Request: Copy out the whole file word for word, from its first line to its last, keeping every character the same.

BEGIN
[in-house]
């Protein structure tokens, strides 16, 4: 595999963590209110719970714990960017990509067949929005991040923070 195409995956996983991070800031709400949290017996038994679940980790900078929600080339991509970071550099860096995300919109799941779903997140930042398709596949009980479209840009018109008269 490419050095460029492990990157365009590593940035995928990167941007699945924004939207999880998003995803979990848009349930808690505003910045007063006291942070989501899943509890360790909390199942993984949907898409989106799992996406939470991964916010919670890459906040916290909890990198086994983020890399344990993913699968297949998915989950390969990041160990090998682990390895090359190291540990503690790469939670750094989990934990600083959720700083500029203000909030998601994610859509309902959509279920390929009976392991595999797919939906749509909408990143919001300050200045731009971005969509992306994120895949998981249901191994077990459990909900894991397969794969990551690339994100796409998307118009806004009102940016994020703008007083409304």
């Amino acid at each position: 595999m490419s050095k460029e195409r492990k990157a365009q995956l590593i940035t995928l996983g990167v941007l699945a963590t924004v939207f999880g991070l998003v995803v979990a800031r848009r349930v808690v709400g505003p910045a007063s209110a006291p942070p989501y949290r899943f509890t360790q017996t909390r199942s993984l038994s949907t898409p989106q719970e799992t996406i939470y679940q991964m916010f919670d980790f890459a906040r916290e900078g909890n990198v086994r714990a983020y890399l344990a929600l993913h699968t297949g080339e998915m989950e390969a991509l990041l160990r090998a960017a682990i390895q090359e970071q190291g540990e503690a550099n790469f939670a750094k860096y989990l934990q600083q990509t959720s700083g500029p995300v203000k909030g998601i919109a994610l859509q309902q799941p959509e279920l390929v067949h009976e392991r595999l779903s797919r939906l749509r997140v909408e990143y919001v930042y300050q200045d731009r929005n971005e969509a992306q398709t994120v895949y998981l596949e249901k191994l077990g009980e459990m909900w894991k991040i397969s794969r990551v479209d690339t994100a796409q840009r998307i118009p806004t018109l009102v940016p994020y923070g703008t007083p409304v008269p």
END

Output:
[in-house]
């Protein structure tokens, strides 16, 4: 595999963590209110719970714990960017990509067949929005991040923070 195409995956996983991070800031709400949290017996038994679940980790900078929600080339991509970071550099860096995300919109799941779903997140930042398709596949009980479209840009018109008269 490419050095460029492990990157365009590593940035995928990167941007699945924004939207999880998003995803979990848009349930808690505003910045007063006291942070989501899943509890360790909390199942993984949907898409989106799992996406939470991964916010919670890459906040916290909890990198086994983020890399344990993913699968297949998915989950390969990041160990090998682990390895090359190291540990503690790469939670750094989990934990600083959720700083500029203000909030998601994610859509309902959509279920390929009976392991595999797919939906749509909408990143919001300050200045731009971005969509992306994120895949998981249901191994077990459990909900894991397969794969990551690339994100796409998307118009806004009102940016994020703008007083409304």
């Amino acid at each position: 595999m490419s050095k460029e195409r492990k990157a365009q995956l590593i940035t995928l996983g990167v941007l699945a963590t924004v939207f999880g991070l998003v995803v979990a800031r848009r349930v808690v709400g505003p910045a007063s209110a006291p942070p989501y949290r899943f509890t360790q017996t909390r199942s993984l038994s949907t898409p989106q719970e799992t996406i939470y679940q991964m916010f919670d980790f890459a906040r916290e900078g909890n990198v086994r714990a983020y890399l344990a929600l993913h699968t297949g080339e998915m989950e390969a991509l990041l160990r090998a960017a682990i390895q090359e970071q190291g540990e503690a550099n790469f939670a750094k860096y989990l934990q600083q990509t959720s700083g500029p995300v203000k909030g998601i919109a994610l859509q309902q799941p959509e279920l390929v067949h009976e392991r595999l779903s797919r939906l749509r997140v909408e990143y919001v930042y300050q200045d731009r929005n971005e969509a992306q398709t994120v895949y998981l596949e249901k191994l077990g009980e459990m909900w894991k991040i397969s794969r990551v479209d690339t994100a796409q840009r998307i118009p806004t018109l009102v940016p994020y923070g703008t007083p409304v008269p």